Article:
East Coast Defender Taps Into the Heart of the Aftermarket

What’s old is new again, as the saying goes. This has never been truer for one of the world’s most favored vehicles, the Land Rover Defender, which is living its best life in the form of a roaring aftermarket. The British four-wheel-drive, off-road utility vehicle was first launched in 1948 and continued until January 2016, when the last Defender rolled off of Land Rover’s production line. This gas-guzzling cult favorite has had a storied history, beginning just after World War II, when it was introduced to keep Land Rover’s operations afloat for a few years.

Originally designed with a Jeep chassis and outfitted with a Rover engine and aluminum panels, the first iterations were dark green, due to an overflow of material from the war. The car was successful off the bat—British drivers flocked to it out of patriotism and for its utilitarian capabilities. Over the years, the vehicle evolved from its first days as the Land Rover Series I, II and III to the modern-day Defender, which was an updated version of the older Series vehicles that debuted in 1991. Though comforts were improved upon, it was still considered a bare bones, rough-and-tough off-roading truck. The Defender was intended to appeal to the daily driver market, so it included newer and better engines, automatic gearboxes, leather trim, air conditioning, metallic paint and—finally—carpets.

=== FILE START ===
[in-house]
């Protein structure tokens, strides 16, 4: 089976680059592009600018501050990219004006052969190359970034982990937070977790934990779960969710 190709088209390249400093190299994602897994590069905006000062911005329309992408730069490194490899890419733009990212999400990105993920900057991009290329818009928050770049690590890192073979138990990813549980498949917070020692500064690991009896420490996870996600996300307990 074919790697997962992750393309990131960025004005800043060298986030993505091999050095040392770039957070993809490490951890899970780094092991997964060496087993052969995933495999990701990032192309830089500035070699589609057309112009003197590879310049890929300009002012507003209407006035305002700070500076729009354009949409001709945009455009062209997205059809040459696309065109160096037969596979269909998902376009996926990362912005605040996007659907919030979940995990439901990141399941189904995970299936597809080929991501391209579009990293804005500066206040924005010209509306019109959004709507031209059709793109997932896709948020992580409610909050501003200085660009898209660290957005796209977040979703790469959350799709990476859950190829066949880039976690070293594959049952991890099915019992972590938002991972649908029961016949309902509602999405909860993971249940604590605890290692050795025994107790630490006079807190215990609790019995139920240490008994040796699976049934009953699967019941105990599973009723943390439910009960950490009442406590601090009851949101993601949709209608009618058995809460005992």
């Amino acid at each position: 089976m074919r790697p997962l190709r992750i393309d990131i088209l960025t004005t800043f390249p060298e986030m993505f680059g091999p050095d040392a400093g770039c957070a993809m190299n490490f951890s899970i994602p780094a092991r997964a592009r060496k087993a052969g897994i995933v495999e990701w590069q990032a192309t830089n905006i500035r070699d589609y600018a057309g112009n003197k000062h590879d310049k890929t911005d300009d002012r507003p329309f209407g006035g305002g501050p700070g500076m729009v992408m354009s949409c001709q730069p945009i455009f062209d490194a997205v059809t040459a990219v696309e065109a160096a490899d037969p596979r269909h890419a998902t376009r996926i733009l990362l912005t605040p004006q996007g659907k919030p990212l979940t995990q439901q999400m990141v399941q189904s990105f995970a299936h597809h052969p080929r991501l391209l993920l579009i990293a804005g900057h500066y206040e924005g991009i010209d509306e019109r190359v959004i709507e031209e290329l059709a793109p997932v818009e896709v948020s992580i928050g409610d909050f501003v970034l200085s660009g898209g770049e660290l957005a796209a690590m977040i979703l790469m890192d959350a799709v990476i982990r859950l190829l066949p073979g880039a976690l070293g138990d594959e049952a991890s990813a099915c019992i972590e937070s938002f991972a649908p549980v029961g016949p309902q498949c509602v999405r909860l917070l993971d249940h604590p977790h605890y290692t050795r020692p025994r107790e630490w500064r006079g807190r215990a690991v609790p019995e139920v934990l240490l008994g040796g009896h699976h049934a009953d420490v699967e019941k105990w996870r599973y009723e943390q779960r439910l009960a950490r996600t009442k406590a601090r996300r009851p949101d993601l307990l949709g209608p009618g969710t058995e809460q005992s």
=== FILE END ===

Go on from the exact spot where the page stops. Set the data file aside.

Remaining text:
Jackie Bryant Jackie is the Lifestyle Editor at Her freelance work has appeared at, Harper's Bazaar, The Infatuation, and Locale Magazine. Her favorite vices are peaty alcohol, rich textiles, far-flung hotels, and all food from any part of the world that can be found in a dumpling-like format. She can usually be found hanging out in her current homes of San ...(Read More)

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